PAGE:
Avoiding Liability Bulletin – April 2017

Last month I wrote about dangerous patient issues and the nature and breadth of the mental health practitioner’s duty to protect third parties (e.g., members of the public) from the violent acts of the patient. In that article, I wrote about the possibility of obtaining immunity from liability under state law in specified dangerous patient situations. A reader asked me to explain the difference between a practitioner “having no liability” and “having immunity from liability.”

In a typical malpractice case, the practitioner will have no liability if it is ultimately determined that the practitioner exercised due care (the reasonably prudent practitioner under like circumstances test) in the treatment of the patient. Stated otherwise, there is liability if the practitioner is found to be negligent in the treatment of the patient and that the patient suffered harm (physical or emotional) as a proximate result of the negligent acts. These determinations are ultimately made by a judge or jury if and when the case goes to trial. When a claim or lawsuit is initially reviewed, the practitioner’s attorney will make a determination as to whether there is liability – that is, vulnerability to the claim of negligence and the resultant harm. Of course, most claims do not go to trial, but rather, they are settled – either for nuisance value (e.g., to avoid the costs of litigation and to quickly close the case) or for a more substantial amount based upon the degree and nature of the negligence and the extent of the harm.

“Having immunity from liability” typically means that under certain prescribed circumstances (defined in a state statute), a lawsuit, if brought, will not be able to advance to trial and will be summarily dismissed by a court (on a motion by the practitioner’s attorney for summary judgment) at the beginning of the case. The very existence of an immunity statute hopefully prevents or deters lawsuits. But if brought, the practitioner’s attorney would demonstrate that the practitioner took the action(s) required by the immunity statute and would ask the court to dismiss the case. Some areas of practice and law that typically provide immunity from liability for mental health practitioners are the child abuse, elder abuse, and dependent adult abuse reporting laws, and in dangerous patient situations – such as when a patient communicates a threat of imminent physical violence against a third party. The extent of the immunity, and the acts required to be taken by the practitioner in order to get the immunity, are spelled out in the immunity statute.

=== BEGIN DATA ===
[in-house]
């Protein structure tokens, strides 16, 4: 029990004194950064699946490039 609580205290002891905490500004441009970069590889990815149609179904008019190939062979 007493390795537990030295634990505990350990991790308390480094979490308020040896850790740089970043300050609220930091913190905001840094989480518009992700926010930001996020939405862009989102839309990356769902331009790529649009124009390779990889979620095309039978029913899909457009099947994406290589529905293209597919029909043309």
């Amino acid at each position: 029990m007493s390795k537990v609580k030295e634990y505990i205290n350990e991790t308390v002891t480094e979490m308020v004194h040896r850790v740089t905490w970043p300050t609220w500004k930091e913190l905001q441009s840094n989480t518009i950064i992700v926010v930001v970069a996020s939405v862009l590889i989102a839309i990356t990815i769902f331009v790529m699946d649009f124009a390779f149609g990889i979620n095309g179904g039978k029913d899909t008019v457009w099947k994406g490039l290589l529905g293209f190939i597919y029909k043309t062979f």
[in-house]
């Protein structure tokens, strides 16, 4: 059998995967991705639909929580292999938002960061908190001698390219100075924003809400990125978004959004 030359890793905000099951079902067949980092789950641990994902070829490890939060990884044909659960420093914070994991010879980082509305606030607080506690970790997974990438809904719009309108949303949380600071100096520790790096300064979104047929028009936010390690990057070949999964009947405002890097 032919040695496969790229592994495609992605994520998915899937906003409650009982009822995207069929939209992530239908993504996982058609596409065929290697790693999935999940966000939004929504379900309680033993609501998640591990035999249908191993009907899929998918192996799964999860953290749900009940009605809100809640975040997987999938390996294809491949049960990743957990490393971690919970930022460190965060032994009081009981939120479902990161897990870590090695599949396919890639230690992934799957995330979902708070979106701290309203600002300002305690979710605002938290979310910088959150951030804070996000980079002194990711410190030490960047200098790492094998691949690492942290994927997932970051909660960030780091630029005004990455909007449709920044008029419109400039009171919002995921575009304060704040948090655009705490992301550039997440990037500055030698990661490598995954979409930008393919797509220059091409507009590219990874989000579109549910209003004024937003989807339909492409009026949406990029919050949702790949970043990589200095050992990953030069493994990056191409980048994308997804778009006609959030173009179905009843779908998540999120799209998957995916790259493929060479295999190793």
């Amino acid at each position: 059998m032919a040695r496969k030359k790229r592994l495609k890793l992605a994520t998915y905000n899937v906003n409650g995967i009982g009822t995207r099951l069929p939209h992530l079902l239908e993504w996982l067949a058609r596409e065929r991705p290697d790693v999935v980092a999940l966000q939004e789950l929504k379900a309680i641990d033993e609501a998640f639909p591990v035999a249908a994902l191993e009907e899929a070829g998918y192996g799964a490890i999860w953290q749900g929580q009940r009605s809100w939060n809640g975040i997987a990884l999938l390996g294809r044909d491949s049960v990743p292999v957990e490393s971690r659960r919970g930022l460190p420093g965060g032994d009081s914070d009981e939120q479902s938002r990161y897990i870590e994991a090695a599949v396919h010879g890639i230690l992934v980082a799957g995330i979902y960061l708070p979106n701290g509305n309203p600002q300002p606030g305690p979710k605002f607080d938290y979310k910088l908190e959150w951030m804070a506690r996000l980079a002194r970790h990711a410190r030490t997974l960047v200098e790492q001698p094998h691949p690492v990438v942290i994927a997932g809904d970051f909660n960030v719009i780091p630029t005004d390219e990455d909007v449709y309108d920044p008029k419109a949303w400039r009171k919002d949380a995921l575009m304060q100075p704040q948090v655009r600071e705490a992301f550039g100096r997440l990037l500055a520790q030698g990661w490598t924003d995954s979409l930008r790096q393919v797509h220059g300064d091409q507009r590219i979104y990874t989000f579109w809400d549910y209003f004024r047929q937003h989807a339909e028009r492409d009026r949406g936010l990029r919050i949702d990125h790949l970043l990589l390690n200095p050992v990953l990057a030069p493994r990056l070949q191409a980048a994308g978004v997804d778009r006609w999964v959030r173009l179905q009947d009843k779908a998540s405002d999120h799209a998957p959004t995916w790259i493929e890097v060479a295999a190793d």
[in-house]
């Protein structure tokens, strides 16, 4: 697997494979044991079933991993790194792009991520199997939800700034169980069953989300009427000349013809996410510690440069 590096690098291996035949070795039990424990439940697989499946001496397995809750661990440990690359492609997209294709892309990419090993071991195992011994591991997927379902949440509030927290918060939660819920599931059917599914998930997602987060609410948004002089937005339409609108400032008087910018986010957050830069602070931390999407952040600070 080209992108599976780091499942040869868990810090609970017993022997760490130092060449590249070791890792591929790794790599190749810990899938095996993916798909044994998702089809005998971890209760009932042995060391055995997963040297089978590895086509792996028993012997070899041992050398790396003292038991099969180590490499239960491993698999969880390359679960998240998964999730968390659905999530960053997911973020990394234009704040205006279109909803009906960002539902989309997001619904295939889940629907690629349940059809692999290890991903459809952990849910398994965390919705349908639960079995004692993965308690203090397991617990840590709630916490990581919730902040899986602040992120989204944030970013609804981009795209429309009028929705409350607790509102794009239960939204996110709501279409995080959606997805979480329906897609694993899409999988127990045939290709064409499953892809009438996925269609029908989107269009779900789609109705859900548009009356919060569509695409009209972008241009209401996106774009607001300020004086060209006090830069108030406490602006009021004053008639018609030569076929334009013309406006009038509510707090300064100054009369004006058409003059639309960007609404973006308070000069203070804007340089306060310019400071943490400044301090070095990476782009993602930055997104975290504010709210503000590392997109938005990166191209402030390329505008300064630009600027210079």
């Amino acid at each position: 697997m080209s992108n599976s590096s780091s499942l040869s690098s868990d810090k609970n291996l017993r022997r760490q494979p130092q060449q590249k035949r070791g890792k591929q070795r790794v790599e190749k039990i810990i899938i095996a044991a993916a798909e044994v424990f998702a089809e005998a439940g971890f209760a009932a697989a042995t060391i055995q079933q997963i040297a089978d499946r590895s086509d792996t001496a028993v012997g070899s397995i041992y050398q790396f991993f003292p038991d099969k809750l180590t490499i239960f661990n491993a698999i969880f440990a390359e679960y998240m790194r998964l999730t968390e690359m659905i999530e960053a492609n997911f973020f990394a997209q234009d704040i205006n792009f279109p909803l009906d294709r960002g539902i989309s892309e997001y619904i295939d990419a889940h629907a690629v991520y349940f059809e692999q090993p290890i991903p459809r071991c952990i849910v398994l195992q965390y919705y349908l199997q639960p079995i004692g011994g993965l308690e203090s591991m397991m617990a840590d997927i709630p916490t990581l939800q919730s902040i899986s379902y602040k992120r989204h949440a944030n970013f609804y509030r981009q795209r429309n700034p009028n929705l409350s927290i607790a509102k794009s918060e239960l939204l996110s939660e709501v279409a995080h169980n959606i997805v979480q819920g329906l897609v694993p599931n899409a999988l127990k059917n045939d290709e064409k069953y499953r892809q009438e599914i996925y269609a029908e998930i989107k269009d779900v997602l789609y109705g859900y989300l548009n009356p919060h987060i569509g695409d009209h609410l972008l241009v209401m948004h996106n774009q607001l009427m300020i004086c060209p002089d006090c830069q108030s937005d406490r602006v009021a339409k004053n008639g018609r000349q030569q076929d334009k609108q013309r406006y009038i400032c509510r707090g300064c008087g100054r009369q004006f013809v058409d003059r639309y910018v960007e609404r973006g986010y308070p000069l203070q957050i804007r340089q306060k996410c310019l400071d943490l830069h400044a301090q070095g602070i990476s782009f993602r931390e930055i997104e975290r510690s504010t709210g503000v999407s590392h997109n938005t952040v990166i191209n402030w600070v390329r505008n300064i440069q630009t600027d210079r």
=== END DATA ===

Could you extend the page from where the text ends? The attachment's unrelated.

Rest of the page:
Most mental health practitioners may never find themselves in a situation where they have to decide whether or not to sue a client. But the reality is that there are occasions where a lawsuit is not only seen by practitioners as appropriate, but also viewed as helpful in protecting self interests. A well managed business (e.g., a sole proprietorship or a counseling agency) can often avoid the need to assess whether or not to sue, but not everyone does the right thing all of the time. Moreover, there are circumstances that can arise unexpectedly that will immediately raise the issue. Suppose a client physically attacks a therapist and causes substantial physical injury. Though rare, it has happened in the past. The therapist in such a situation might report the crime to the police, might be the key witness in the criminal prosecution, and might decide to bring a civil lawsuit for monetary damages against the client. As I often caution, everything depends upon the facts and circumstances involved.

Some clients may not be worth suing – that is, they may represent more trouble than potential benefit: others might invite a lawsuit! A common situation where practitioners are faced with the decision of whether or not to sue the patient is when the patient owes the practitioner money. This situation can often be avoided by appropriate practice management, but as stated above, not everyone manages their practices appropriately all of the time. Unexpected circumstances may present themselves that may warrant continued treatment without receipt of timely payment. In many circumstances, practitioners will ultimately decide not to pursue the debt owed by the patient either because the amount of the debt is not great or because they may feel vulnerable to igniting a counter-claim or a complaint to the licensing board.